It’s seems natural that after Vincent’s passing in 2007, Henry Ferrini would have some part in furthering his legacy. The Gloucester Writers Center, founded in 2010, actually takes Vincent’s legacy — and his small East Gloucester home — and reinvents it, supporting a new generation of Gloucester authors. Along the way, it encompasses the legacies of Charles Olson, and many of the coterie of 1950s and ’60s–era writers who investigated Gloucester as a subject in some way.
Founded by Ferrini and Annie Thomas, GWC hosts readings, provides workshops of all kinds, and now also houses the Maud/Olson Library, located on the second floor of the Writers Center. The late Ralph Maud was a respected Olson scholar. In fact, Maud attempted to collect a copy of every book that Charles Olson owned, read or referred to — 4,000 titles in all. The non-circulating collection is now available to scholars and Olson devotees on the Writers Center’s second floor.
Thomas retired this year, but Ferrini still serves as executive director.
“It’s unbelievable what it has done for Gloucester,” Ferrini says. “It’s amazing, and yeah I’m surprised on how it took off.
“It only started because of the energy that Annie and I were able to devote to the first five years,” he says. “Losing her was a tough thing, but there is so much going on, and we just finished a strategic plan. We have a campus over there, and the Maud/Olson Library is a big part of the center now too.”
“It’s amazing how it’s grown, and will continue to grow,” Ferrini says. It’s got a strong board, great programming, and we’re looking for good things. It’s got great programming. We do 50–60 events a year now.”
Ferrini’s immediate future involves Lester Young. A sweet melodist at a time when lots of jazz players were famed for experimenting with ‘out’, Young (1909–59) lived hard, played great and died young. He was an intimate collaborator for a famous generations of jazz greats — Miles, Rollins, Billie, others. Ferrini has been documenting his story for years, and “President of Beauty” — fortified by a recent NEA grant — should be finished in a year or so.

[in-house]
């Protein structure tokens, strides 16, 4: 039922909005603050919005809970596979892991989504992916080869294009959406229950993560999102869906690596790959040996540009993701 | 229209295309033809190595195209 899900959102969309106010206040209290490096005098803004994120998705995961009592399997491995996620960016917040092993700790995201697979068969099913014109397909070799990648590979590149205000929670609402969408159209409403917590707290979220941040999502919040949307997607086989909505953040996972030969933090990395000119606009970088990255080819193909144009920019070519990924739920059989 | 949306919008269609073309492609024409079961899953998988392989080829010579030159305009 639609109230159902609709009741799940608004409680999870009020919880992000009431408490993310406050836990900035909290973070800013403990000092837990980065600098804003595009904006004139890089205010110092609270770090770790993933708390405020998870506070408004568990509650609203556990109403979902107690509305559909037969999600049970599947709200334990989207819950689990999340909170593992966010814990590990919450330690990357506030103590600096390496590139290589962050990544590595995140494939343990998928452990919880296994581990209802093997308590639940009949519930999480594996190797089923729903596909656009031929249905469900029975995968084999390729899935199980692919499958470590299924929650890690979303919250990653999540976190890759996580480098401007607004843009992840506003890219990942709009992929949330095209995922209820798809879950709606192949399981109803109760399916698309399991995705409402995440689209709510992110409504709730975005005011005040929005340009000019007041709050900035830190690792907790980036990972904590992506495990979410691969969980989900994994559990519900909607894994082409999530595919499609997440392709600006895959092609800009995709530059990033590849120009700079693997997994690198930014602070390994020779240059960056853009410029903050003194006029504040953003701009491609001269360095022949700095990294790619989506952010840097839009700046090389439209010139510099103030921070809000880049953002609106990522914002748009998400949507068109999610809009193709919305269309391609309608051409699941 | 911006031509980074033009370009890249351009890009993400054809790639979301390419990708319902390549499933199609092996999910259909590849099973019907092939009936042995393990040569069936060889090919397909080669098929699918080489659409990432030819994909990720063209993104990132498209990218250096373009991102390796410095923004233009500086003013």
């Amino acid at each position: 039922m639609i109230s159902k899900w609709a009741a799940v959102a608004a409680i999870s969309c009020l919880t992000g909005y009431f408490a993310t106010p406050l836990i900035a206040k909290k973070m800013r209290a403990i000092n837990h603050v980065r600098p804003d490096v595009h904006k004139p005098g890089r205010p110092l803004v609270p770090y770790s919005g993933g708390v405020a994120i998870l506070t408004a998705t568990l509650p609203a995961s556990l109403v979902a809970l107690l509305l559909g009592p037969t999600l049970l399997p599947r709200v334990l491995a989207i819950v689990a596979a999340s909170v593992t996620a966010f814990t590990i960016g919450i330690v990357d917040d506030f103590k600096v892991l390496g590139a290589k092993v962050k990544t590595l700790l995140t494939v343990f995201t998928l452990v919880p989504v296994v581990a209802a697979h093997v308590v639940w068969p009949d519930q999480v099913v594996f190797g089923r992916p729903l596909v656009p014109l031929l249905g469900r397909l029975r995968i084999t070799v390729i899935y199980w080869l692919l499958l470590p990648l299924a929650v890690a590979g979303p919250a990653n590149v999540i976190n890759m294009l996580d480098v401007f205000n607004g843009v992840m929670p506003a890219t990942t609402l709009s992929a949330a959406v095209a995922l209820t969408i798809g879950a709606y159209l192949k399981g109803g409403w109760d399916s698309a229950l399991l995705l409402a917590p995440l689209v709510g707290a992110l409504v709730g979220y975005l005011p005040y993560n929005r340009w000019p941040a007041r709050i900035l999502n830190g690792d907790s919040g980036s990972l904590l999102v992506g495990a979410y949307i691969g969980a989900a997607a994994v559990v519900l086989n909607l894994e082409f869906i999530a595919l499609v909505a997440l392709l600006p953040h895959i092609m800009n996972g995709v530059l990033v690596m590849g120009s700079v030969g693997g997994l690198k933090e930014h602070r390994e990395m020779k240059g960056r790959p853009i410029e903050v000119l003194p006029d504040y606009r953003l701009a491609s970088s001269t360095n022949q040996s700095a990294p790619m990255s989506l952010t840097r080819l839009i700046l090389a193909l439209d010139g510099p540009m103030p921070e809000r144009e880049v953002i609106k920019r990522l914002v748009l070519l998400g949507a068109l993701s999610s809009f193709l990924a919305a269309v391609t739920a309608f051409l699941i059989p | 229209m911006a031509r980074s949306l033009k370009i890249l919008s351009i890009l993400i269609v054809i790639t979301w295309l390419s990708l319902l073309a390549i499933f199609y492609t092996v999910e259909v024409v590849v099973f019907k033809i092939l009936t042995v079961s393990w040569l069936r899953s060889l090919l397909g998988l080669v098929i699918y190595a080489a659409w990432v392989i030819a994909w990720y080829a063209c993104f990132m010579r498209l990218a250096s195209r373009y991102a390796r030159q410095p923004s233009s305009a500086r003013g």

“It’s a larger project than I’ve done in the past, and not a collaborative one,” he says. I’m dealing with animation for the first time. It’s a learning curve — and a money suck.
“And now distribution is totally different. All my films have been on public television. That’s how they got delivered. It’s totally different now, and I don’t know how they are going to deliver this. Video on demand would be great, and that’s what I’m looking at.”
Star power has helped Ferrini’s work get distribution and visibility in the past, and President of Beauty has plenty of it.
“In the Lowell film I worked with Johnny Depp, and that was cool. It helped move it,” he says. “John Malkovich was in Polis, and that gave it some gravitas. This one has Sonny Rollins, Wayne Shorter, Harry Belafonte, so it has more star power. Monica Getz, George Wein — even Brandford Marsalis is in it.”
And after that?
“I’d like to do a film about my grandfather,” he says. “It’s an immigrant story, a Russian Jew. He didn’t want to be in the Tsar’s army, but unlike most he doesn’t end up at Ellis Island, he ends up in Corpus Christi. And then makes his way up the Mississippi, to Minnesota. He joins forces with other radical young men, and they become farmers. It debunks the story of Jews who just wanted to be shopkeepers in New York. I don’t know yet if it’s a documentary or a feature.”
Shawn Henry is a Gloucester-based editorial photographer.